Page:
Differently Abled Pets – Blind or Deaf

Have you ever thought about adopting a blind or deaf dog and thought “that would just be too hard” or “I just don’t have it in me to take care of a disabled pet”? Or maybe you thought about it but just didn’t know enough to make an informed decision. Well, I didn’t know much either when I met an old, blind Shih-Tzu at the Shelter. The poor girl was terrified and completely shut down so I couldn’t leave her there (the dog warden knew me well and knew I wouldn’t after hearing about her either so she made sure I knew the little dog was there). All I had experience with was a one-eyed Shih-Tzu. And let me tell you, having only one eye definitely doesn’t slow a dog down!
We learned about blind dogs quickly after bringing Sweetie Pie home (and yes, the name fit her completely). I searched the internet and read as much as I could on how to help a blind dog acclimate to her surroundings. Keeping things all in the same place and not leaving things laying around was key for us. Thankfully we didn’t have stairs in the living space, and we were able to carry her down the steps into the yard. Most of the time she waited at the bottom of the steps for us to come get her when she was done with her business, but occasionally she would find her way up to them all on her own. Blind dogs learn their environment by smell and touch and they do great once they learn. Little Sweetie really didn’t run into very much when she was learning either. And that girl made the couch her throne. She only got up to use the potty or to get a drink. She may have been a little spoiled since I fed her on her throne. Having the pleasure of having Sweetie as a part of our family was a rewarding experience that was well worth the small sacrifices we made to keep her safe and secure.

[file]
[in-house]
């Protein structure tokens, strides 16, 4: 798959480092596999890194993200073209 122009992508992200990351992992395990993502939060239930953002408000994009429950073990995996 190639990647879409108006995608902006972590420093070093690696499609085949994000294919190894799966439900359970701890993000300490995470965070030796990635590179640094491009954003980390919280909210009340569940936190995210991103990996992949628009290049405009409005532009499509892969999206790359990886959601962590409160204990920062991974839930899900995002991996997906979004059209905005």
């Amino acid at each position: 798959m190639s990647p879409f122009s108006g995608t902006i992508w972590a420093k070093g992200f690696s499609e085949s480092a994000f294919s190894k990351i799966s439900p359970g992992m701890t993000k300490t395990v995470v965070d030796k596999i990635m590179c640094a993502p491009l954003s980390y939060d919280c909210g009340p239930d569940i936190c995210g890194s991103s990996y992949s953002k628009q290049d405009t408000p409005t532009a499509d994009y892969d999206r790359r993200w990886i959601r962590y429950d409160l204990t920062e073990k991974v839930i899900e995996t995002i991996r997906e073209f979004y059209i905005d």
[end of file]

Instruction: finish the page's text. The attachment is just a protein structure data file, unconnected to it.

Deaf dogs are just as resilient. I have met several and they are amazing too. Hand signals are lifesavers, and establishing a bond with the dog so that it keeps looking to you for direction is key.
There are many great articles online that can help you learn about blind or deaf dogs or dogs that are both blind and deaf – I recently met the sweetest little Shih-Tzu who was both deaf and blind; I was in love and would have brought her home if we didn’t already have a house full and foster even more. Here are just a couple that I found that explain things very well. Don’t be afraid or overwhelmed if you are thinking of adopting a differently-abled dog. Or if your beloved pet becomes deaf or blind later in life, don’t give up on them. There are many ways that you can help them make the transition with less stress on both of you!
Nicole Laber, Fospice Mom and Board Treasurer